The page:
Victorians will be voting on Saturday.
It’s well past time for some serious conversations about how health spending is being divvied up, suggests Trevor Carr, chief executive officer of The Victorian Healthcare Association (which represents the state’s public health sector).
Trevor Carr writes:
Public healthcare in Victoria consumes some 27 per cent of the entire state budget – for the 2010-11 financial period this amounts to $12.4 billion.
A significant proportion (68 per cent) of this budget goes to public hospital services, with mental health and aged care programs receiving eight per cent each and a range of primary care, small rural, drug and ambulance services consuming the balance.
On top of this, Victorians also use federally funded primary healthcare programs – the most significant of those being Medicare benefits for general and specialist practitioner appointments and the pharmaceutical benefits scheme for prescription medications.
Victorians also benefit from Commonwealth expenditure on residential aged care, dental and mental health.
With the large sums of taxpayers’ money going to fund public healthcare, policy observers are continually frustrated by governments that resist pressure for a clear plan to address the healthcare needs of future populations.
Recent federal reforms have thus far failed to inspire a sense of true reform and carry the risk of further reinforcing our fractured system of healthcare delivery.
The Commonwealth Government is currently calling for expressions of interest to establish the first Medicare local organisations (MLO’s) while the form (geographical spread, governance arrangements) and function (what they are responsible for) of MLO’s are not yet clearly defined.
At the state level, primary care is all but missing as a theme of any policy announcement in the current election. It is not unreasonable to presume that this is a direct consequence of the preferred outcome of the Commonwealth reform agenda, whereby the Federal Government assumes 100 per cent funding responsibility for primary care.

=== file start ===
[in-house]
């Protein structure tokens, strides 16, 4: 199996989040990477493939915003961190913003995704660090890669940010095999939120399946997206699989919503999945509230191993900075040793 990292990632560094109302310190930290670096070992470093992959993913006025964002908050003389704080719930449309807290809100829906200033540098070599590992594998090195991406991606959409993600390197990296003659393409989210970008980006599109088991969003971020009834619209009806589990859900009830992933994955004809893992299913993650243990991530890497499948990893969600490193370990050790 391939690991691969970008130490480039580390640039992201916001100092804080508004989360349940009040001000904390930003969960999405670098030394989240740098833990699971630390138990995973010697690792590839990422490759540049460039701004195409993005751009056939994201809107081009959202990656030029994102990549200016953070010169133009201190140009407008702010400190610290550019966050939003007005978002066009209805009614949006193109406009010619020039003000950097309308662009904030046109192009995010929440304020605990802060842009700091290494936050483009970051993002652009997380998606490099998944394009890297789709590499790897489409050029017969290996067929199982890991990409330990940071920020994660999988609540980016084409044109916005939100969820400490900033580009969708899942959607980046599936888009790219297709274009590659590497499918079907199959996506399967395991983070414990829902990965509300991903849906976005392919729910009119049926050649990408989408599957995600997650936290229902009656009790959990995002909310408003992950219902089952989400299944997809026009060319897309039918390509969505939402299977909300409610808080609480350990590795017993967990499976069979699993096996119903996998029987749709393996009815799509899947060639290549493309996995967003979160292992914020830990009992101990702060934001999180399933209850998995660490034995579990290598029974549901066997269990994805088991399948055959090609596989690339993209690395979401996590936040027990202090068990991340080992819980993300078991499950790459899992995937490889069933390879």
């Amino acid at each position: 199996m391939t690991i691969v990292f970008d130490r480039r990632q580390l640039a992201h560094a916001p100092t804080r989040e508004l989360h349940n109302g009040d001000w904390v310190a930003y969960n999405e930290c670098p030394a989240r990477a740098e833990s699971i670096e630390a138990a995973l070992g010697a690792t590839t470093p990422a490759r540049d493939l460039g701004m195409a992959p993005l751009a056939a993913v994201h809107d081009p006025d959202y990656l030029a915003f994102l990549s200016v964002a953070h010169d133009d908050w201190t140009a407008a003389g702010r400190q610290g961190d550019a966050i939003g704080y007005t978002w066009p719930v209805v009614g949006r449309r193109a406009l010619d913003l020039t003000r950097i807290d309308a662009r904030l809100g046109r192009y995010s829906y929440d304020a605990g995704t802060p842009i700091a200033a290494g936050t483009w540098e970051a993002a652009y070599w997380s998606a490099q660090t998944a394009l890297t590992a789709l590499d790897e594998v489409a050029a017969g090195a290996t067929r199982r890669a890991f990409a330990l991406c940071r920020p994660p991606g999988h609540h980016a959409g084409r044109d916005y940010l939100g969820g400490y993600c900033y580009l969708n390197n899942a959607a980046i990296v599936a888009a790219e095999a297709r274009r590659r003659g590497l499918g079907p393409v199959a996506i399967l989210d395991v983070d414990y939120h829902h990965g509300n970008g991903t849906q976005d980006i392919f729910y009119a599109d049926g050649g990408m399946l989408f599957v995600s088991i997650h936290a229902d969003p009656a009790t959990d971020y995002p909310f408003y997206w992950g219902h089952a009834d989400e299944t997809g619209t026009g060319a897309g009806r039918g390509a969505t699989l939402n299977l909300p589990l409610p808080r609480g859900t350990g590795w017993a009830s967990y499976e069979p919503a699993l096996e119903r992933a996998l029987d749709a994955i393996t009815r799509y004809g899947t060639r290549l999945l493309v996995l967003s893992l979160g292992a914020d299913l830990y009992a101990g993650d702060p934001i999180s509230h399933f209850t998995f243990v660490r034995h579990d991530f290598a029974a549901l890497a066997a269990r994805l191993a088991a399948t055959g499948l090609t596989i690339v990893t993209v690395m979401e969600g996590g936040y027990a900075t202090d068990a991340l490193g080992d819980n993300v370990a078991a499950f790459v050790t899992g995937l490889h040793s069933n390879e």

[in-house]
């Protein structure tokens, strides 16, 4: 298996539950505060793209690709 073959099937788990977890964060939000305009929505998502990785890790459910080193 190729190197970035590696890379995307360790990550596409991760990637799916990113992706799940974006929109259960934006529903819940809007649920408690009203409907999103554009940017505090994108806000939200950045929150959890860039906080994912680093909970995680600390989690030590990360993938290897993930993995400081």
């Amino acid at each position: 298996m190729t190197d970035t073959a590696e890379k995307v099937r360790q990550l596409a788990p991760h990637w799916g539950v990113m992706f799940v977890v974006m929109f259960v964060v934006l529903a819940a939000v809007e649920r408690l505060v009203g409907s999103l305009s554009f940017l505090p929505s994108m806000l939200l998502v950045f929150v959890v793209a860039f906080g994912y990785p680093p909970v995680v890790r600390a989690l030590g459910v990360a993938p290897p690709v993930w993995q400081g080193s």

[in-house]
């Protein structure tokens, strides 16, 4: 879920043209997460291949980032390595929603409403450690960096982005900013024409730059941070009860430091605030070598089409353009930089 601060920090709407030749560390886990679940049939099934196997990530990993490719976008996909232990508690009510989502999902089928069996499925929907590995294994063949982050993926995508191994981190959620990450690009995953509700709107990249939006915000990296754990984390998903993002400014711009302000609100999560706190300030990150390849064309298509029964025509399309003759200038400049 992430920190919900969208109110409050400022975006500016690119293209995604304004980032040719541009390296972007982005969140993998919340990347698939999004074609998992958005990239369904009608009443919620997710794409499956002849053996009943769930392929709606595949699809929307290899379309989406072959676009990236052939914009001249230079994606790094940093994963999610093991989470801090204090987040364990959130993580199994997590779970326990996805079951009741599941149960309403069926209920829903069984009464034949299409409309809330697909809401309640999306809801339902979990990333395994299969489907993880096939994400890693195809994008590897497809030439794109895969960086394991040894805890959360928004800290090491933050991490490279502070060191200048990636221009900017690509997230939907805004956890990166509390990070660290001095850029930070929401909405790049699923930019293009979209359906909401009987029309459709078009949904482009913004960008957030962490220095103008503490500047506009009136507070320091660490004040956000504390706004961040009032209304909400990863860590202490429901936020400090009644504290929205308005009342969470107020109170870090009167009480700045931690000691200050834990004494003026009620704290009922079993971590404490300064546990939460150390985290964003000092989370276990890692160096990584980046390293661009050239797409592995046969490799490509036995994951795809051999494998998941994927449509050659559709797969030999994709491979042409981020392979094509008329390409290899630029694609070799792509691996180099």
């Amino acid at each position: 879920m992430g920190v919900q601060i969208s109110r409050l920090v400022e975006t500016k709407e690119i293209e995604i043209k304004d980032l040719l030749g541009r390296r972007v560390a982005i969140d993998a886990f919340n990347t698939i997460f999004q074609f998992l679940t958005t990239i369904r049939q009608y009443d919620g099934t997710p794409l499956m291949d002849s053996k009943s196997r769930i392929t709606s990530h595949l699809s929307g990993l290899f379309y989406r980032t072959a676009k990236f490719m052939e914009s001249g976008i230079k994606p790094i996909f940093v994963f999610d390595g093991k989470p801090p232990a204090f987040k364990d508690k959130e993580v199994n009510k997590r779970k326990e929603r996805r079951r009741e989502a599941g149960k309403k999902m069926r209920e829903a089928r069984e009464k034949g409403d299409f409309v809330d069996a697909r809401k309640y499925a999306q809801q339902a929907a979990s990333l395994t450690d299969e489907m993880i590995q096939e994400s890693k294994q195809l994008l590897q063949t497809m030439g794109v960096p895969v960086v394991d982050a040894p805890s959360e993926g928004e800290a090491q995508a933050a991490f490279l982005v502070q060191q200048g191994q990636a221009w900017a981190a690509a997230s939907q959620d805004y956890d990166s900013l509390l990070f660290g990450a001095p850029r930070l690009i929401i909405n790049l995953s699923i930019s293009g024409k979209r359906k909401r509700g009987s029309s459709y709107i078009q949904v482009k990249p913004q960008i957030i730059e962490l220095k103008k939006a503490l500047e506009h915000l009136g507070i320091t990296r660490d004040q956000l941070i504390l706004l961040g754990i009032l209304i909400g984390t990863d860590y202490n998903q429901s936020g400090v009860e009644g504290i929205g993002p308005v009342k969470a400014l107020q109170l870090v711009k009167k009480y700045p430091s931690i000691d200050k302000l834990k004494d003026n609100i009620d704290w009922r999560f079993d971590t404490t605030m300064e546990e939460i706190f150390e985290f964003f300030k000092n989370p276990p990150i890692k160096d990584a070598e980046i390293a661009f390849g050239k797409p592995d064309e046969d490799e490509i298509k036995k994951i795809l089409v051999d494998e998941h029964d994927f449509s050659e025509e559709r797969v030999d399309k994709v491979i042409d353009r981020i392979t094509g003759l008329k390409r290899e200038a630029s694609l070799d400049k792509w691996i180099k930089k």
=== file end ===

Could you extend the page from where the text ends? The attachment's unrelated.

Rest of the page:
This creates a significant policy disconnect. Over 10 per cent of all admissions to Victorian public hospitals in 2006-07 were identified as being ambulatory care sensitive – in other words, they were avoidable admissions that could have been cared for in a non-bed based setting.
This is a staggering figure, representing 229,000 admissions and more than one million bed days. The cost of providing this care is conservatively estimated at $500 million.
To split the responsibility for determining the acute and primary care priorities of a significant but limited health budget runs the risk of reinforcing the heavy reliance on bed-based care solutions that continue to challenge the Australian healthcare landscape.
The catchcry ‘cost shifting’ – used by both federal and state governments – will sadly continue under the current shape of reform. Both state and Commonwealth governments are guilty of creating this outcome.
An analysis of the past seven Victorian state budgets shows the apportionment of the total health budget throughout this period has remained static. That is, the share of the health budget allocated to eight service areas (acute health, ambulance services, mental health, aged care, primary health, small rural health, public health, and drug services) has barely changed from 2004-05 to the current 2010-11 budget.
The Victorian Government could have taken the initiative during the past seven years to deliberately ‘tilt’ funding towards ambulatory care services to reduce the unnecessary reliance on bed-based care. Unfortunately, there is no evidence in the budget for this approach and no publicly available healthcare plan for a measured redirection of effort to achieve such an outcome.
There is a responsibility on all state governments to be accountable to their constituency for the public healthcare they provide and/or influence.
By 2021, Victoria’s population will grow to more than six million – almost 20 per cent more than in 2008. Almost 1.1 million, or 17.5 per cent of the population, will be over 65 – a 50 per cent increase on 2008.
With people aged over 65 three-and-a-half times more likely to seek a health service (including hospital admission), the combined impact of population growth and ageing will create a public healthcare crisis by 2021, unless a service and capacity strategy is articulated.
The early signs of this crisis are evident in the failure of the current Victorian healthcare system to achieve a variety of performance measures, in particular waiting times in accident and emergency departments and for category 2 elective surgery.
The Victorian Liberal/National Coalition has committed to a process of engagement with industry leaders to develop a 10-year healthcare plan. While we cannot know the outcome of this process, the Coalition is to be commended for at least committing to this engagement.
Those with influence within the Victorian Labor Party are encouraged to ensure a similar outcome should Labor once again form government following Saturday’s state election.